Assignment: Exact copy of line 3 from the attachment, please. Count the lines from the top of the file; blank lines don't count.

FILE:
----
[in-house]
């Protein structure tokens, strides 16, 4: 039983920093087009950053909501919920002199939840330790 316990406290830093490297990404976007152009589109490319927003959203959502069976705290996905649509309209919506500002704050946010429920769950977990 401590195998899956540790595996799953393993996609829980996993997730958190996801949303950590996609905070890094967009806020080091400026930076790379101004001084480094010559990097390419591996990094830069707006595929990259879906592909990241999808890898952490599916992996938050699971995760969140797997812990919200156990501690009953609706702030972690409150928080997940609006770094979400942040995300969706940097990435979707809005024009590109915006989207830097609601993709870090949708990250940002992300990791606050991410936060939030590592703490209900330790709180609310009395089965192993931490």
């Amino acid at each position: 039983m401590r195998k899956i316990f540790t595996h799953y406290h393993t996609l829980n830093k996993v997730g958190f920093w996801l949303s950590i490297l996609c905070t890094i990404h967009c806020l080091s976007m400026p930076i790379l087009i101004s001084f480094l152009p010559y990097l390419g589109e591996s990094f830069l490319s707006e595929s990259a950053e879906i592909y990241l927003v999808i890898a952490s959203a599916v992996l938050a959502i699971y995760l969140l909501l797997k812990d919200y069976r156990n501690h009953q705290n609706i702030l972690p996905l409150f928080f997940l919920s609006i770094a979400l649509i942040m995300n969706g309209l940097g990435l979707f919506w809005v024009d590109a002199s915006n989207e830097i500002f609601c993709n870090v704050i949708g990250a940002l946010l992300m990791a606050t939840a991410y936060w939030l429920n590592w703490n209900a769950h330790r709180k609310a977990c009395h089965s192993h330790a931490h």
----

């Amino acid at each position: 039983m401590r195998k899956i316990f540790t595996h799953y406290h393993t996609l829980n830093k996993v997730g958190f920093w996801l949303s950590i490297l996609c905070t890094i990404h967009c806020l080091s976007m400026p930076i790379l087009i101004s001084f480094l152009p010559y990097l390419g589109e591996s990094f830069l490319s707006e595929s990259a950053e879906i592909y990241l927003v999808i890898a952490s959203a599916v992996l938050a959502i699971y995760l969140l909501l797997k812990d919200y069976r156990n501690h009953q705290n609706i702030l972690p996905l409150f928080f997940l919920s609006i770094a979400l649509i942040m995300n969706g309209l940097g990435l979707f919506w809005v024009d590109a002199s915006n989207e830097i500002f609601c993709n870090v704050i949708g990250a940002l946010l992300m990791a606050t939840a991410y936060w939030l429920n590592w703490n209900a769950h330790r709180k609310a977990c009395h089965s192993h330790a931490h």